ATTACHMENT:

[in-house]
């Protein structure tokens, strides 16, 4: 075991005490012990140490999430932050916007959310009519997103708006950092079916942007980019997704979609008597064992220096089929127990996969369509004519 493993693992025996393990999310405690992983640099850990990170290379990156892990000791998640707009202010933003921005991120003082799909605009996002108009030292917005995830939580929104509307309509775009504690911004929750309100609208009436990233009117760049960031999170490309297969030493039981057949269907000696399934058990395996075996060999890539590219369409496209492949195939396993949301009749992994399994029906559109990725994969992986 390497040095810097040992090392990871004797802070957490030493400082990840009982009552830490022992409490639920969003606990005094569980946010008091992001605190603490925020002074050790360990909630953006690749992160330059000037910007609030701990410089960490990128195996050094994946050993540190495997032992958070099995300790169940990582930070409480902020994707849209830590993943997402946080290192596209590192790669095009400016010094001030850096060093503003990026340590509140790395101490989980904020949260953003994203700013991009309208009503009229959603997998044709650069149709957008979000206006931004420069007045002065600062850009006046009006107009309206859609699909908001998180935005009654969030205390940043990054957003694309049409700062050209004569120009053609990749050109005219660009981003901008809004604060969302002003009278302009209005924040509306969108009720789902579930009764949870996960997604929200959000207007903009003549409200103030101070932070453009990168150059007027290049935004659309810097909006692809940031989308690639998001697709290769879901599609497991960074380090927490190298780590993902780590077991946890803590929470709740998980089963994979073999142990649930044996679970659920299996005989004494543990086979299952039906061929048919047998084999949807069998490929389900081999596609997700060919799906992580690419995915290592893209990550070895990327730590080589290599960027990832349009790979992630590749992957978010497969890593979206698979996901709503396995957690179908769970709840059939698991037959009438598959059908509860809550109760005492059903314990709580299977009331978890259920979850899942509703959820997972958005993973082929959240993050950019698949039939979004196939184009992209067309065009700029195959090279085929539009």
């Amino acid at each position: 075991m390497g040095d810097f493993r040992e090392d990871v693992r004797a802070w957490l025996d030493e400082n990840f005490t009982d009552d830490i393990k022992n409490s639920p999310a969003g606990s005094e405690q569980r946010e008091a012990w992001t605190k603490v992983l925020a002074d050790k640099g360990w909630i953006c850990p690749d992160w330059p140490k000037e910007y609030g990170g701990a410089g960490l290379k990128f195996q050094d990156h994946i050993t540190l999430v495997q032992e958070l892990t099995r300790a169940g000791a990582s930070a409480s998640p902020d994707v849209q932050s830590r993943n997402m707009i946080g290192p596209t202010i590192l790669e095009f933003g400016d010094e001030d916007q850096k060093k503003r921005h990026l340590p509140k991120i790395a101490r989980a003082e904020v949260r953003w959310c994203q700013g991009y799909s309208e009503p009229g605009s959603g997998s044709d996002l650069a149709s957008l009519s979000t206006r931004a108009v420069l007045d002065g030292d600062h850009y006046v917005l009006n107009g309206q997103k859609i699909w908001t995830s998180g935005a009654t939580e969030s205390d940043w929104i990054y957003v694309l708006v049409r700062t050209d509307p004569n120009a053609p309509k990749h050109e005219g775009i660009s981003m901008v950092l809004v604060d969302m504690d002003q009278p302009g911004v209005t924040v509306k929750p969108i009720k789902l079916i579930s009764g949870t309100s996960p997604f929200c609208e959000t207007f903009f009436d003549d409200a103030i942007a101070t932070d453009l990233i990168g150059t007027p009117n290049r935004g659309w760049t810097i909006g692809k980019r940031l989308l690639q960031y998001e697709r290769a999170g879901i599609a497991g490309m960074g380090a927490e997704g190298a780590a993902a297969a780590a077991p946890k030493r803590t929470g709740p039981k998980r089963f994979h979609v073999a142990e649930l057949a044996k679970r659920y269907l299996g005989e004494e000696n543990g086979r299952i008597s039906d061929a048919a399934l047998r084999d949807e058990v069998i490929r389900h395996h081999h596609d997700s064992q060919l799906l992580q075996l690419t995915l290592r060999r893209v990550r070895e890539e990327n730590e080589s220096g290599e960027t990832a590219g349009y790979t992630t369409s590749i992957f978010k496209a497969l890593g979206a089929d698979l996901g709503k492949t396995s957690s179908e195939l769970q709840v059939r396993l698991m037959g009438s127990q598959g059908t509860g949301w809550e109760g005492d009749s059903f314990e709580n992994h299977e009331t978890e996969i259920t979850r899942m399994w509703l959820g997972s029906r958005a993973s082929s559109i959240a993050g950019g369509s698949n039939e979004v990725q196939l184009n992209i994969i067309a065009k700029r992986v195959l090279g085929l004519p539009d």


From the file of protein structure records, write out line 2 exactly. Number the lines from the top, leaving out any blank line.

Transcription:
């Protein structure tokens, strides 16, 4: 075991005490012990140490999430932050916007959310009519997103708006950092079916942007980019997704979609008597064992220096089929127990996969369509004519 493993693992025996393990999310405690992983640099850990990170290379990156892990000791998640707009202010933003921005991120003082799909605009996002108009030292917005995830939580929104509307309509775009504690911004929750309100609208009436990233009117760049960031999170490309297969030493039981057949269907000696399934058990395996075996060999890539590219369409496209492949195939396993949301009749992994399994029906559109990725994969992986 390497040095810097040992090392990871004797802070957490030493400082990840009982009552830490022992409490639920969003606990005094569980946010008091992001605190603490925020002074050790360990909630953006690749992160330059000037910007609030701990410089960490990128195996050094994946050993540190495997032992958070099995300790169940990582930070409480902020994707849209830590993943997402946080290192596209590192790669095009400016010094001030850096060093503003990026340590509140790395101490989980904020949260953003994203700013991009309208009503009229959603997998044709650069149709957008979000206006931004420069007045002065600062850009006046009006107009309206859609699909908001998180935005009654969030205390940043990054957003694309049409700062050209004569120009053609990749050109005219660009981003901008809004604060969302002003009278302009209005924040509306969108009720789902579930009764949870996960997604929200959000207007903009003549409200103030101070932070453009990168150059007027290049935004659309810097909006692809940031989308690639998001697709290769879901599609497991960074380090927490190298780590993902780590077991946890803590929470709740998980089963994979073999142990649930044996679970659920299996005989004494543990086979299952039906061929048919047998084999949807069998490929389900081999596609997700060919799906992580690419995915290592893209990550070895990327730590080589290599960027990832349009790979992630590749992957978010497969890593979206698979996901709503396995957690179908769970709840059939698991037959009438598959059908509860809550109760005492059903314990709580299977009331978890259920979850899942509703959820997972958005993973082929959240993050950019698949039939979004196939184009992209067309065009700029195959090279085929539009």